I’m using the AT2020 and trying to find the best input level to find a good balance of room noise vs. hot mic sibilance. I’ve been recording at .5 or 50% input but find that there is a LOT of mouth noise and sibilance after normalization and compression. Do you ever eq after all this to take that out or should I use a lower input level and then just deal with the room noise increase?
Mouth noise, I wouldn’t worry so much about. Sibilance, you can EQ with a lo-pass rolloff at between 9 and 10k – you’ll need to set your playback to loop a particularly sibilant passage, then use a parametric EQ to sweep across that space to find where your particular sibilance is, and then notch filter that particular frequency or range of frequencies down to lessen the harshness of your esses. It will also help with the same quality in your fricatives – an “f” sound is often as harsh as an “s” sound, and similar in construction and frequency range.
Hope this helps!
Awesome, Dave, thanks!
Can you do a post on sibilance, EQ, and lo-pass rolloff? 🙂
How about three? What would you like to hear about in particular?
Ah, yes. Team Four Star told me about normalizing audio as well. Although I didn’t know it could also be used to amplify the sound. I tend to use it when the recording peaks (gets too loud, like when I’m screaming). Looking back, I guess it makes sense that the reverse would hold true as well. Very useful, all the same.
Is normalization replaced by the use of levelator? Or would you recommend using them in tandem? If so, in which order?
My recommendation is to use one or the other – Levelator for audiobook mastering, and Normalization for other VO work. I wouldn’t use them at the same time – you’ll raise the noise floor as well as your recorded voice, and then Levelator just has to deal with that higher noise floor. Let it do its work on the raw audiobook recordings you’ve made.
A really nifty way to clean up your audio files is at a free website called Auphonic.com which essentially masters you audio. It does a wonderful job of making you sound your best.
I’ve just recently discovered that site – I’ve been meaning to do some tests and report back. Thanks for the heads up!
I use Audition, and I find it easier to boost the gain up, but I think that’s just the interface. Essentially the same thing as normalizing as long as you don’t go over 0dB.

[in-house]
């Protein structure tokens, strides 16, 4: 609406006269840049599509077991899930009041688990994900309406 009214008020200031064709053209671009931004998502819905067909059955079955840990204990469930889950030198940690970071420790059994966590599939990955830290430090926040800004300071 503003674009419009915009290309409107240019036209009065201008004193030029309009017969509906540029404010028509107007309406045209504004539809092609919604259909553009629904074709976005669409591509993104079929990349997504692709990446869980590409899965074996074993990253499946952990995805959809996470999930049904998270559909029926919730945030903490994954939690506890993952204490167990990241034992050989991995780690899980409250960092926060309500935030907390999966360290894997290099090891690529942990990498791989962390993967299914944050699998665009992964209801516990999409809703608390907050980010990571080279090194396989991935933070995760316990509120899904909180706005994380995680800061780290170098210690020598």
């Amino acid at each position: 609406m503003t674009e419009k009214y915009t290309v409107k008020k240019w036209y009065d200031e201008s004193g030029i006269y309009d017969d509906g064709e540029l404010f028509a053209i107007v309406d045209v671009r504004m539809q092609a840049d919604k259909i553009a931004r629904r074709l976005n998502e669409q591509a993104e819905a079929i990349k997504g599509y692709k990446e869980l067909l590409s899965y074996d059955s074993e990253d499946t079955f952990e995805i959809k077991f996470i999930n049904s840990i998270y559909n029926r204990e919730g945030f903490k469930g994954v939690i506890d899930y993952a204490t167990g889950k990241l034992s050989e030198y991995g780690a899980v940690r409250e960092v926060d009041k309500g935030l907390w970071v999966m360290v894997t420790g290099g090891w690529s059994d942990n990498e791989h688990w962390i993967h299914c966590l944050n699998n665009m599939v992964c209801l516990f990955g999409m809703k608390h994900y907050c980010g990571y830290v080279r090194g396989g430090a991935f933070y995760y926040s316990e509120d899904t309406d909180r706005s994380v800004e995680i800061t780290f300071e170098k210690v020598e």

What about breath noise?
I’m not sure what you’re asking, Teresa. What about it?
I use Sound Forge for my audiobooks, and I find the best results are normalize, then save the file and adjust the volume. This is the best way to meet my ACX specifications.
I now normalize everything-auditions, VO, audiobooks. Better quality all round.
I notice the noise floor gets way too loud, any way to increase volume without doing that during normalization?
That’s exactly what it says in the article. You have to figure out what’s causing the noise and fix that at the source. Everything, including the noise floor, gets normalized.
Is there any difference in using Audacity or Levelator to normalize, just convenience?
I was told to use “noise reduction” tool if my noise floor was above -56dB. But now I take it that is not a good idea as it damages the voice recording. Is it ever a good idea to use “noise reduction”? I sometimes have difficulty getting my home studio noise floor down to -60dB or even -56dB.
There is a huge difference in the normalization in Audacity we’re talking about above, and Levelator’s. Audacity’s normalization is PEAK normalization, and Levelator’s is RMS normalization- two very different processes. And you’ve introduced noise reduction into the conversation, which doesn’t apply to either. This article is not applicable to audiobook work, which I think is why you’re bringing the Levelator and noise reduction into the conversation. This is just about auditioning for non-audiobook work.
I love these articles. I refer to them often. Thank you!